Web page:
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Sun, Aug 16, 2009

NTSB Makes Safety Recommendation Regarding Sleep Apnea

Mesa Airlines Hawaii Flight Spurs Call For Tracking OSA In Commercial Pilots

In a recently-released final report concerning a Mesa Airlines flight operating as go! Airlines in Hawaii, it was determined that the pilot acting as captain of the aircraft and the first officer both inadvertently fell asleep in flight, causing the airplane to overshoot its destination by 26 miles. As part of the investigation it was determined that the captains' sleep schedule had been interrupted by previously undiagnosed obstructive sleep apnea (OSA).

According the information released by the NTSB, if a commercial pilot is diagnosed with OSA, the Federal Aviation Administration (FAA) 2006 Guide for Aviation Medical Examiners states that an aviation medical examiner (AME) must submit all pertinent medical information and current status report and include sleep study with a polysomnogram, use of medications and titration study [in which the optimal pressure for CPAP is identified] results. The guidance further notes that an initial special issuance of a medical certificate for the disorder requires an FAA decision. Subsequent issuance of a medical certificate may be authorized through the AME if the applicant provides a report performed in the last 90 days from the treating physician that describes the present treatment and its effectiveness in eliminating or reducing symptoms, including daytime sleepiness. A maintenance of wakefulness test is required if there is any question about compliance with or response to treatment, and the AME must defer the certification decision if the individual demonstrates sleep deficiency on a maintenance of wakefulness test, has developed an illness associated with OSA, or if there is doubt about compliance with or effectiveness of therapy. Treatment can only begin, however, after diagnosis, and there is evidence that certificated commercial pilots are significantly underdiagnosed.

The FAA does not provide guidance to AMEs describing risk factors for OSA, nor does the FAA routinely use medical information (such as height, weight, and blood pressure) collected during certification examinations to screen for the possible presence of the disorder. Furthermore, the Application for Airman Medical Certificate asks applicants about their history of over 20 specific conditions or symptoms but does not specifically ask about a history of OSA or the presence of symptoms, such as snoring or excessive daytime sleepiness, related to OSA.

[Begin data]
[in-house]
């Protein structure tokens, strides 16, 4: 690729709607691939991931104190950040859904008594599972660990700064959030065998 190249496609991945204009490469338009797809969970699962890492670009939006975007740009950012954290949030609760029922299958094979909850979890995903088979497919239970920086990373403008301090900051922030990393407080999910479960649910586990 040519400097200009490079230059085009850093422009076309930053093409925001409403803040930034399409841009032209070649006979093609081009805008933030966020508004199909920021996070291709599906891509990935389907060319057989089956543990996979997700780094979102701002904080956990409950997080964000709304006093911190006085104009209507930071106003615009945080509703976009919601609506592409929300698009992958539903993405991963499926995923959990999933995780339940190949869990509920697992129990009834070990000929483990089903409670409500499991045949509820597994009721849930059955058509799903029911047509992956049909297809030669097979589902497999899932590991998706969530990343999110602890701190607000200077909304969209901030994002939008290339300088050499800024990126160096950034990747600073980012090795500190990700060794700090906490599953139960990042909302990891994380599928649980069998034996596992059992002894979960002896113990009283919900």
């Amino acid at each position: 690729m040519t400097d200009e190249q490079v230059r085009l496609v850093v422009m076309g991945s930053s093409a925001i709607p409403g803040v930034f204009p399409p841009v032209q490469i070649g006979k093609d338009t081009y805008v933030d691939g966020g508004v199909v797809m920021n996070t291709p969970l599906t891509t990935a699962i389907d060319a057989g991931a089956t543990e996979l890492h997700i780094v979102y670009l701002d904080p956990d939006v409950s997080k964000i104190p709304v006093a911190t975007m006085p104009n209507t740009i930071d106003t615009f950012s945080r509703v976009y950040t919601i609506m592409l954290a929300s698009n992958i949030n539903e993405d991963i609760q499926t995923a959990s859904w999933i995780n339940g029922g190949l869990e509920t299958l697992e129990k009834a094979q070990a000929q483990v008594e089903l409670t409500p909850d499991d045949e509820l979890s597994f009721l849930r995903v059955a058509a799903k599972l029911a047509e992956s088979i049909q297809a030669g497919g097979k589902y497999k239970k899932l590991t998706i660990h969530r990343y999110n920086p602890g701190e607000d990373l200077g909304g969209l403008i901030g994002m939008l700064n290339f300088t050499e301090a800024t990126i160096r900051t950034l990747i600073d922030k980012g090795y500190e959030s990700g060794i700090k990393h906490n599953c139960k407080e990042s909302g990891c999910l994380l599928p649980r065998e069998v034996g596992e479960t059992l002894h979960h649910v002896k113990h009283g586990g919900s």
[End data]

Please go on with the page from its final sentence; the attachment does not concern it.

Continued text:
Except for the FAA, every U.S. Federal agency that oversees passenger transportation either gathers or plans to gather subjective information specific to OSA from transportation operators. By contrast, the FAA is not yet formally considering such changes. Objective medical data already gathered by the FAA could be used to measure risk for OSA using existing consensus guidance on screening, but the most effective screening would require the FAA to gather additional information and develop additional guidance.

The NTSB concludes that efforts to identify and treat the disorder in commercial pilots could improve the safety of the traveling public. Therefore, the NTSB recommends that the FAA modify the Application for Airman Medical Certificate to elicit specific information about any previous diagnosis of OSA and about the presence of specific risk factors for that disorder. The NTSB further recommends that the FAA implement a program to identify pilots at high risk for OSA and require that those pilots provide evidence through the medical certification process of having been appropriately evaluated and, if treatment is needed, effectively treated for that disorder before being granted unrestricted medical certification. In addition, the NTSB recommends that the FAA develop and disseminate guidance for pilots, employers, and physicians regarding the identification and treatment of individuals at high risk of OSA, emphasizing that pilots who have OSA that is effectively treated are routinely approved for continued medical certification.

FMI: www.ntsb.gov

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